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There’s more to the Africa T20 Cup than meets the eye


Africa_T20_Cup_logoThe ambassador for the Africa T20 Cup Makhaya Ntini said, “The development of the game on the continent is something that is close to my heart”.

The Africa T20 Cup may not be first choice when it comes to finances, but alongside sponsorships, there is a whole lot more to look forward to in the competition. Especially when it can aid in the development and growth of cricket throughout Africa, even though only Zimbabwe, Namibia and Kenya will be up against 13 South African provincial sides.

Supporters will get the chance to see legends like André Nel and Makhaya Ntini, while players such as Lonwabo Tsotsobe and Quinton de Kock will be looking to bowl and bat their way back into the national side. For some players, the Africa T20 Cup is more than just a curtain raiser for the South African domestic season. Younger players will get a chance to showcase their talents and prove that they are worthy of franchise selection. In addition, the proposed Rules and Playing Conditions will make it an interesting tournament.

During the past weekend, supporters were treated to the coaching side of former South African fast bowler André Nel, who took charge of the Easterns he played for about 10 years ago. Unfortunately for his team, they were dumped out during the weekend and will not play a further part in the tournament.

Another old face we know, but don’t see on the telly, coaching the provincial side of KwaZulu Natal Coastal, is another former South African fast bowler Roger Telemachus.


Once a cricketer has played for the South African national team and been dropped, he uses all that is available to get back to the national side. Quinton de Kock, Lonwabo Tsotsobe and Albie Morkel are just some of those players, and the Africa T20 Cup is that platform used to knock on the selectors’ door.

De Kock has recently received the boot into the South Africa A side to find his form, and did it perfectly by scoring 3 consecutive centuries in the longer format of the game. Regrettably, the Easterns didn’t get that side of him.

Since his surgery earlier last year, Tsotsobe has been out of the national side and the only thing on his mind is to find his way back. Similar to de Kock, he also had a successful tour in the subcontinent with the South Africa A squad. While there is no questioning Tsotsobe’s capabilities, especially in the shorter format, he has to fight tooth and nail for his spot with Kagiso Rabada in the side, even though the Proteas could use a left handed fast bowler. Although he’s been knocking on the selectors’ door for a while, he will continue to knock when he plays for the Gauteng side in the tournament. Hopefully, this time, they will answer.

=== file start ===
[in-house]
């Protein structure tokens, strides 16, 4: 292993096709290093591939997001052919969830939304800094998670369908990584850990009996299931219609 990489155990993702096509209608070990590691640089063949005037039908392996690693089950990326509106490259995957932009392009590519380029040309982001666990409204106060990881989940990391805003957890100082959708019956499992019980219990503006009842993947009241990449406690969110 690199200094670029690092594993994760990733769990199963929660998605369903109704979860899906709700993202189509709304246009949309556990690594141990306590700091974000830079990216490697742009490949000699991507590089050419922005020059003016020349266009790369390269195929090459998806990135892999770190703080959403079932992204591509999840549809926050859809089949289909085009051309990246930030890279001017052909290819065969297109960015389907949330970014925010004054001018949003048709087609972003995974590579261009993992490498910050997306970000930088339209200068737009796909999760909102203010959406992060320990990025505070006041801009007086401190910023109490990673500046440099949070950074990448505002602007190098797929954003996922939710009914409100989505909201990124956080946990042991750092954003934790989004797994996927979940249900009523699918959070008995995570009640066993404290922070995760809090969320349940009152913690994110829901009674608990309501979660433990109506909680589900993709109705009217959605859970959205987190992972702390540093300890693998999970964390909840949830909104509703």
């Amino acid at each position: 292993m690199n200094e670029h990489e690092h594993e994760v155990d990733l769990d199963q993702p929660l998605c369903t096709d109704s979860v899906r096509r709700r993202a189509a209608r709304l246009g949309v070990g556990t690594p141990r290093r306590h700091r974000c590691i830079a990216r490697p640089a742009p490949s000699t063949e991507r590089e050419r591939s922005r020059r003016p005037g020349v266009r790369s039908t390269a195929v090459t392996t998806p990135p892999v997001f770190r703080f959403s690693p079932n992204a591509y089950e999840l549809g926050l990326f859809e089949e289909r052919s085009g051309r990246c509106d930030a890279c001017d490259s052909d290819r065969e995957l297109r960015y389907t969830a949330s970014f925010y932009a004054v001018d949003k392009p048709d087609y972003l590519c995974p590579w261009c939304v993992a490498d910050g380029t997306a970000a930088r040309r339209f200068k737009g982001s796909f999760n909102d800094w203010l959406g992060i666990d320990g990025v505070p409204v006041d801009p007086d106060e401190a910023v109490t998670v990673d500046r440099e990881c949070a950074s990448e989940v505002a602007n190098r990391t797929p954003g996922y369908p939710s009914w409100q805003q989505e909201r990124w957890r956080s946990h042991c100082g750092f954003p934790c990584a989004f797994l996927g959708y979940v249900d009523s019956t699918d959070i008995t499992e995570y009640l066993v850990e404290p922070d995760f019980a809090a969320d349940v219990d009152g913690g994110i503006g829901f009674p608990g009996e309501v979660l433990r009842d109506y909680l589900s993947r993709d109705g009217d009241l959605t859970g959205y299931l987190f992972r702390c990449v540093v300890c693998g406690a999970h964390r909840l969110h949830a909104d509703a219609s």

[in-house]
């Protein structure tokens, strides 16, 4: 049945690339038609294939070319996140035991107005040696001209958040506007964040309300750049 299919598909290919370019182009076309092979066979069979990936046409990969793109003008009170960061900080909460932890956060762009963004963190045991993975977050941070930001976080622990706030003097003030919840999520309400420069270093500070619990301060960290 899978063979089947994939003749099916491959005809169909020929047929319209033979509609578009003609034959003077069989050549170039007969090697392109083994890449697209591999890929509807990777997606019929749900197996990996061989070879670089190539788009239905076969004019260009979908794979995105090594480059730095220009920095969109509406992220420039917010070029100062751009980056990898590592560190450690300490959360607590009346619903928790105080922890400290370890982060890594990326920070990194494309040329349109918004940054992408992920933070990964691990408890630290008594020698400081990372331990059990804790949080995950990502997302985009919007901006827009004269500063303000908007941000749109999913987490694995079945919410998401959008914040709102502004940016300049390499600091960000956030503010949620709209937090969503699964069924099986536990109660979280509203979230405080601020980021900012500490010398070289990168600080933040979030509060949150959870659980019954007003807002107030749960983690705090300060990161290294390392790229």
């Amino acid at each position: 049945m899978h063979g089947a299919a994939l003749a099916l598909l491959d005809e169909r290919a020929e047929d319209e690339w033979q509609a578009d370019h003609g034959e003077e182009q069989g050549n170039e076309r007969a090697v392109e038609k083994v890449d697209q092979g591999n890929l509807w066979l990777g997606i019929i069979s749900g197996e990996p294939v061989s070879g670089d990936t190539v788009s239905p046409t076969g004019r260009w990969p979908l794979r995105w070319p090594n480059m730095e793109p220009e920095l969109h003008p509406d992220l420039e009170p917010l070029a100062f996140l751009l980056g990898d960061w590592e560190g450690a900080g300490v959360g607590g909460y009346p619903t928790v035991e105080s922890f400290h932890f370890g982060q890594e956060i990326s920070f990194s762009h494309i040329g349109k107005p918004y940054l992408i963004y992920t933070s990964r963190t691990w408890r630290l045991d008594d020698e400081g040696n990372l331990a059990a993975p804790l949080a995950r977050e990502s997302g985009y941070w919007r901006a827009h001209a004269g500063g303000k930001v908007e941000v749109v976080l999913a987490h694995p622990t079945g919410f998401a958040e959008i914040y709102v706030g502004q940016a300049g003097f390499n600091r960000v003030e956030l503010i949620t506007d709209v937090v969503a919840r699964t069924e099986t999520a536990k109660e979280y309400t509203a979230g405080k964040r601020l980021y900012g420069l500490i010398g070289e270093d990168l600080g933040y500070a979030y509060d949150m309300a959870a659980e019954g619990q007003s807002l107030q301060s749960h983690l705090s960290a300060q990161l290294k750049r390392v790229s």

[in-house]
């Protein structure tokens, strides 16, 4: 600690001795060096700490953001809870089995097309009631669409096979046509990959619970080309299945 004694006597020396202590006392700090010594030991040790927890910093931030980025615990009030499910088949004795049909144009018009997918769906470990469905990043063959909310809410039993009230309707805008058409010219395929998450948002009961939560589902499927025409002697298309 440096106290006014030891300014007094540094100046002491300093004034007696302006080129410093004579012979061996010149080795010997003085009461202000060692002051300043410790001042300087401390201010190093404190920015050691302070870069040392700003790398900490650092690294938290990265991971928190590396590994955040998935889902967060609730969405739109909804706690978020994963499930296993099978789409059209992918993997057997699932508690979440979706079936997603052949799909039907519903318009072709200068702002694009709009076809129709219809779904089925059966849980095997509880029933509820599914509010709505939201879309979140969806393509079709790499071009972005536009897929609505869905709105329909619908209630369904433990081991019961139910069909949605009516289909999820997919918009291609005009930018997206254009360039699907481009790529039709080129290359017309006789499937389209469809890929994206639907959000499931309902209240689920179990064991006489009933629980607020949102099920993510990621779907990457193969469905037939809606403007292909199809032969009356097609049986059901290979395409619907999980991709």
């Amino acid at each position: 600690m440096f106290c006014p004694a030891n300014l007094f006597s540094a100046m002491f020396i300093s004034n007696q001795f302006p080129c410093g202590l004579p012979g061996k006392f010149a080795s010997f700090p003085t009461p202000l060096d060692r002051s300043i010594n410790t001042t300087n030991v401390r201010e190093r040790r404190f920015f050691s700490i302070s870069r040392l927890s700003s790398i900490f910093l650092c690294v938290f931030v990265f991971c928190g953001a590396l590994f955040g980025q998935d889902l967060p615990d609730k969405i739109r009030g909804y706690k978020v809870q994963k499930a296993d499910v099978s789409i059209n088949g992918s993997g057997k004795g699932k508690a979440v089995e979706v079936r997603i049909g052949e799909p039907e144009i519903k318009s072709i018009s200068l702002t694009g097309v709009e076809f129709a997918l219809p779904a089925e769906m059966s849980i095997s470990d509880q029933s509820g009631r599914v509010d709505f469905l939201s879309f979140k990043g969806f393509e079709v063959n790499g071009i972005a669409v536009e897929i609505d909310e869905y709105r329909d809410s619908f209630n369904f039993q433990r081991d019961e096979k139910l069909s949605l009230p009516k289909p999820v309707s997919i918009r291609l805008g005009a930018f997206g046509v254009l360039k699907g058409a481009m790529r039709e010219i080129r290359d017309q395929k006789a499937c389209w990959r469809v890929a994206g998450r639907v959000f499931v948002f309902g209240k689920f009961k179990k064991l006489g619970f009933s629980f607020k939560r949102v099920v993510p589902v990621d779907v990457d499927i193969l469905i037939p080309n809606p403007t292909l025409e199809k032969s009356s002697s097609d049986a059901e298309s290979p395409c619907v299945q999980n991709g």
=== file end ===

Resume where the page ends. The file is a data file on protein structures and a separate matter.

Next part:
On a bittersweet note, it seems that Albie Morkel’s international career is over, though his overall cricket career is far from over. He has taken the franchise arena by storm and will continue to wear the captain’s armband when he leads the Northerns in their quest for the Africa T20 Cup title and the 300,000 Rand prize money.

Although Kagiso Rabada will not play in the tournament, his story of going from youth to senior international squad will inspire younger players. Other youngsters like Andile Phehlukwayo and Sibonelo Makhanya have already proven themselves in franchise level, and perhaps may be considered for higher squads.

Western Province off-spinner Emmanuel Sebareme feels that without cricket, he doesn’t know where he would be. The 19 year old left war-torn Rwanda to seek a better living in South Africa and learned how to play cricket in the streets of Steenberg on the Cape Flats.

His cricket journey began with playing on the Flats and later moved to club cricket, where he played for Peninsula CC and changed from bowling medium-fast to bowling spin. It was this change that drew the attention of the Western Province U19 team that played in the Coca-Cola Khaya Majola Week last year. From there, he was selected to the SA Schools XI and life only got better for Sebareme. Again, he caught the eye of more selectors, this time at Newlands, and earned a few caps for the Western Province semi-professional team. And now, it’s the Africa T20 Cup - “It is the biggest tournament of my career,” said Sebareme.

Along with other coaches, Roger Telemachus feels that the Africa T20 Cup is the best platform for younger players to make their mark and establish their careers, and it is these coaches who see the talent coming through the amateur ranks and the pool of talent that is available for selection.


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Thobeka ‘Beks’ Ngema. A cricket and football blogger who fell in love with both sports but event...

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